I’m posting videos of lectures given by my Kingston colleagues to the introductory “Becoming an Economist” course, since the StudySpace software Kingston uses doesn’t support MP4 files. The first is Devrim Yilmaz’s lecture last week on “Data Collection and Presentation”.
But Joe’s latest public contribution—“The Great Malaise Continues” on Project Syndicate—simply echoes the mainstream on a crucial point that explains why the US economy is at stall speed, which the mainstream simply doesn’t get.
I’ve attended two conferences in two days where both the power and the impotence of the European Central Bank (EBC) have been on vivid display.
Its political power is considerable, both in form and in substance. At both seminars, the ECB speaker—ECB Board member Peter Praet at the first, and ECB President Mario Draghi at the second—spoke first, and then left. In form, the ECB has no need to defend its policies because it is unimpeachable in its execution of them. In substance, it does not even considering engaging with its subjects—I use the word deliberately—in open and robust discussion.
The position of the economy in the environment is a shared blindspot in economics: no existing school handles the topic well, and yet this is the key issue we need to understand. I explain the Laws of Thermodynamics–as well as I could in an introductory class without using mathematics–and provide some links to important topics that students wouldn’t normally hear about in an economics degree.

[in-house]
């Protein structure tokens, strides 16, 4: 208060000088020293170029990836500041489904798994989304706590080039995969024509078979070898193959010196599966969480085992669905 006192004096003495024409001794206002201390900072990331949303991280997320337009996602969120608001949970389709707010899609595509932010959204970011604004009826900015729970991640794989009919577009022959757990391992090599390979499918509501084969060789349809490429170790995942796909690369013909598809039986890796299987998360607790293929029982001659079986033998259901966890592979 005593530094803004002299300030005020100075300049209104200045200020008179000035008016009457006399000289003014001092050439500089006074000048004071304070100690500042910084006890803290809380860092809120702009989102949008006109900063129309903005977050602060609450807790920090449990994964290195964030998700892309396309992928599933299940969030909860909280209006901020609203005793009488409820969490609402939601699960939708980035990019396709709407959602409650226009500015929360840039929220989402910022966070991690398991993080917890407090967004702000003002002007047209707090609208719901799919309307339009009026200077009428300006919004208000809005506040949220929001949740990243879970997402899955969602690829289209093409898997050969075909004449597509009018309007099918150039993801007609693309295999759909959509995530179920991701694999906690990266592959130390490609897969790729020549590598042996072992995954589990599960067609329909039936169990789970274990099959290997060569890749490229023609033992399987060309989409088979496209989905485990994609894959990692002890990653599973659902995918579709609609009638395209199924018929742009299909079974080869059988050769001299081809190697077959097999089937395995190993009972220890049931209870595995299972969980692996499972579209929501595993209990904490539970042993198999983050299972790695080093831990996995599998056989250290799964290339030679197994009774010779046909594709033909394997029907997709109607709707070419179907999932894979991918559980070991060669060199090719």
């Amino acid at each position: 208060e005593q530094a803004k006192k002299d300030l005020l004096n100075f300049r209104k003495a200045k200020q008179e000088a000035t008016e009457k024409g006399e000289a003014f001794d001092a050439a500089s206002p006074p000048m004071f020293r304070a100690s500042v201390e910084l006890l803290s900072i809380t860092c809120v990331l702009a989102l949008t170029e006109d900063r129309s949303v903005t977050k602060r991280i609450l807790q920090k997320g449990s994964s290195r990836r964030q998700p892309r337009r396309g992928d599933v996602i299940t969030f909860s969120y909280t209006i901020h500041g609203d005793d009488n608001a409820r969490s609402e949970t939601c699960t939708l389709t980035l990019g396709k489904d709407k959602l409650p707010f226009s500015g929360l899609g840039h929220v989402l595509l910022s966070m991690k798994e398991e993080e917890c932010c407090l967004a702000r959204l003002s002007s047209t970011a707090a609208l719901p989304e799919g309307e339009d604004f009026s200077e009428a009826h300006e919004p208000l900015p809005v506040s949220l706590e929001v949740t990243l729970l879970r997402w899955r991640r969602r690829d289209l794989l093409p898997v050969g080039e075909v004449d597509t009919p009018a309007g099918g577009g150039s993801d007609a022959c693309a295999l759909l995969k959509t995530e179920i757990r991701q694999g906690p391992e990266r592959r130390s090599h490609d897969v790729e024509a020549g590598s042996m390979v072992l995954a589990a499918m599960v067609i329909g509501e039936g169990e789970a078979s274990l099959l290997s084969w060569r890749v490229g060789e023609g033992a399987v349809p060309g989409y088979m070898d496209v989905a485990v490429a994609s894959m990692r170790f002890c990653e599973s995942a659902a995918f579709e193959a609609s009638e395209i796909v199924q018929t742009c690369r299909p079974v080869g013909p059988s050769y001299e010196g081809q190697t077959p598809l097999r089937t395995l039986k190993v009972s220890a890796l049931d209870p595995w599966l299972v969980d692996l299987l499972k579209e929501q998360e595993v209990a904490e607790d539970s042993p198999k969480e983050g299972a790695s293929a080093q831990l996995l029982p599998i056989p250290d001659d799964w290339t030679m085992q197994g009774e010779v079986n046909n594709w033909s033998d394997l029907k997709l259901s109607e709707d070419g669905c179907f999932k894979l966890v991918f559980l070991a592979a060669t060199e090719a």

This lecture covers the Post Keynesian school of thought in economics, focusing mainly on its modern emphasis upon endogenous money, sectoral balances, and Minsky’s Financial Instability Hypothesis. I also show how to do non-equilibrium modeling (using my Open Source modeling program Minsky of course).
Paul Krugman’s latest column—“Check Out Our Low, Low (Natural) Rates” (which he didn’t flag as “Wonkish”, even though it is so in spades—noted that the “natural real rate of interest” was falling, and that this justified the low interest rate set by the Federal Reserve.
Actually they’ve done no such thing. But they do effectively assume that it’s unnecessary all the time.
This transcendental truth became apparent to me in the reactions I have had from mainstream economists to a lecture I gave to my Kingston students this month (which is posted on my YouTube channel and blog).
This lecture introduce the Austrian school of thought, which is closely related to the Neoclassical mainstream–in that it shares its utilitarian theory of value, accepts basic supply and demand analysis, and sees capitalism as generally tending towards equilibrium. But it is also highly critical of the mainstream for the absurd assumptions about individual knowledge that it is willing to make to preserve its equilibrium-oriented mathematical approach. It sees capitalism’s strengths as how it encourages innovation, which is an equilibrium-disturbing process, and regards money as being both integral to capitalism and the primary source of economic cycles.
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